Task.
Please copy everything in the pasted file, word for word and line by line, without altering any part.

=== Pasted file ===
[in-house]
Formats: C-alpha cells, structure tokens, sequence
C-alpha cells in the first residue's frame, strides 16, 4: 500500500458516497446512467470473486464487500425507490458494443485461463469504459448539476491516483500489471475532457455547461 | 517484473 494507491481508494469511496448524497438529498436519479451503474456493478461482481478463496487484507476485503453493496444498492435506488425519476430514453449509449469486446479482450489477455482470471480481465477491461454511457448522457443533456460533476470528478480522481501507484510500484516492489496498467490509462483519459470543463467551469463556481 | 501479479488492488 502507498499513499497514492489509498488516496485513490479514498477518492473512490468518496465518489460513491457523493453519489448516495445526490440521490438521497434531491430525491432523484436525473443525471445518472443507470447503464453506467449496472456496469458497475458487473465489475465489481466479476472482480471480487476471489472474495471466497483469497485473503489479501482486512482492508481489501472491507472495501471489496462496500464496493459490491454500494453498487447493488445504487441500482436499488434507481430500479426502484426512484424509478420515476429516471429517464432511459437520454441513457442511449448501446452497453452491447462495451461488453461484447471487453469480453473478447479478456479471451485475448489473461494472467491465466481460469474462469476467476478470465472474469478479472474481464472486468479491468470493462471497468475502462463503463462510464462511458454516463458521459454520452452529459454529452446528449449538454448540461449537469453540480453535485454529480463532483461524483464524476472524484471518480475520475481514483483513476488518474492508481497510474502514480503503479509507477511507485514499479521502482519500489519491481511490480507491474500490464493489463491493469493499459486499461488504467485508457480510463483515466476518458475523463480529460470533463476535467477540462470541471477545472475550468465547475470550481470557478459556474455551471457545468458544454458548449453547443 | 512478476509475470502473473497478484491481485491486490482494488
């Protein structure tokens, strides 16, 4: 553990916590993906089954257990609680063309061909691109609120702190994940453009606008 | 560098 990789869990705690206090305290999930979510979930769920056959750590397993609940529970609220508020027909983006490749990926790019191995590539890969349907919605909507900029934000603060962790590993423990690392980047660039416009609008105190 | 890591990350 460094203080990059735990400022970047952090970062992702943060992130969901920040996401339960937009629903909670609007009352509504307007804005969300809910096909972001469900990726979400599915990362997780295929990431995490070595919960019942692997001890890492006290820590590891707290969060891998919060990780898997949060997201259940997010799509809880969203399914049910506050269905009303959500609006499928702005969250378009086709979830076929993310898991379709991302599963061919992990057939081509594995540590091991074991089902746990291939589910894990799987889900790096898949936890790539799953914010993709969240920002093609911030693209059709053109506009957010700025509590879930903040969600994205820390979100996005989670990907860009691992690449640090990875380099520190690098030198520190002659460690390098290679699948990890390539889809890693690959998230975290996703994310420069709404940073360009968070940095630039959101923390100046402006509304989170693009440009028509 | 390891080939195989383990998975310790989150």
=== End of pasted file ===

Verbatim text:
[in-house]
Formats: C-alpha cells, structure tokens, sequence
C-alpha cells in the first residue's frame, strides 16, 4: 500500500458516497446512467470473486464487500425507490458494443485461463469504459448539476491516483500489471475532457455547461 | 517484473 494507491481508494469511496448524497438529498436519479451503474456493478461482481478463496487484507476485503453493496444498492435506488425519476430514453449509449469486446479482450489477455482470471480481465477491461454511457448522457443533456460533476470528478480522481501507484510500484516492489496498467490509462483519459470543463467551469463556481 | 501479479488492488 502507498499513499497514492489509498488516496485513490479514498477518492473512490468518496465518489460513491457523493453519489448516495445526490440521490438521497434531491430525491432523484436525473443525471445518472443507470447503464453506467449496472456496469458497475458487473465489475465489481466479476472482480471480487476471489472474495471466497483469497485473503489479501482486512482492508481489501472491507472495501471489496462496500464496493459490491454500494453498487447493488445504487441500482436499488434507481430500479426502484426512484424509478420515476429516471429517464432511459437520454441513457442511449448501446452497453452491447462495451461488453461484447471487453469480453473478447479478456479471451485475448489473461494472467491465466481460469474462469476467476478470465472474469478479472474481464472486468479491468470493462471497468475502462463503463462510464462511458454516463458521459454520452452529459454529452446528449449538454448540461449537469453540480453535485454529480463532483461524483464524476472524484471518480475520475481514483483513476488518474492508481497510474502514480503503479509507477511507485514499479521502482519500489519491481511490480507491474500490464493489463491493469493499459486499461488504467485508457480510463483515466476518458475523463480529460470533463476535467477540462470541471477545472475550468465547475470550481470557478459556474455551471457545468458544454458548449453547443 | 512478476509475470502473473497478484491481485491486490482494488
């Protein structure tokens, strides 16, 4: 553990916590993906089954257990609680063309061909691109609120702190994940453009606008 | 560098 990789869990705690206090305290999930979510979930769920056959750590397993609940529970609220508020027909983006490749990926790019191995590539890969349907919605909507900029934000603060962790590993423990690392980047660039416009609008105190 | 890591990350 460094203080990059735990400022970047952090970062992702943060992130969901920040996401339960937009629903909670609007009352509504307007804005969300809910096909972001469900990726979400599915990362997780295929990431995490070595919960019942692997001890890492006290820590590891707290969060891998919060990780898997949060997201259940997010799509809880969203399914049910506050269905009303959500609006499928702005969250378009086709979830076929993310898991379709991302599963061919992990057939081509594995540590091991074991089902746990291939589910894990799987889900790096898949936890790539799953914010993709969240920002093609911030693209059709053109506009957010700025509590879930903040969600994205820390979100996005989670990907860009691992690449640090990875380099520190690098030198520190002659460690390098290679699948990890390539889809890693690959998230975290996703994310420069709404940073360009968070940095630039959101923390100046402006509304989170693009440009028509 | 390891080939195989383990998975310790989150």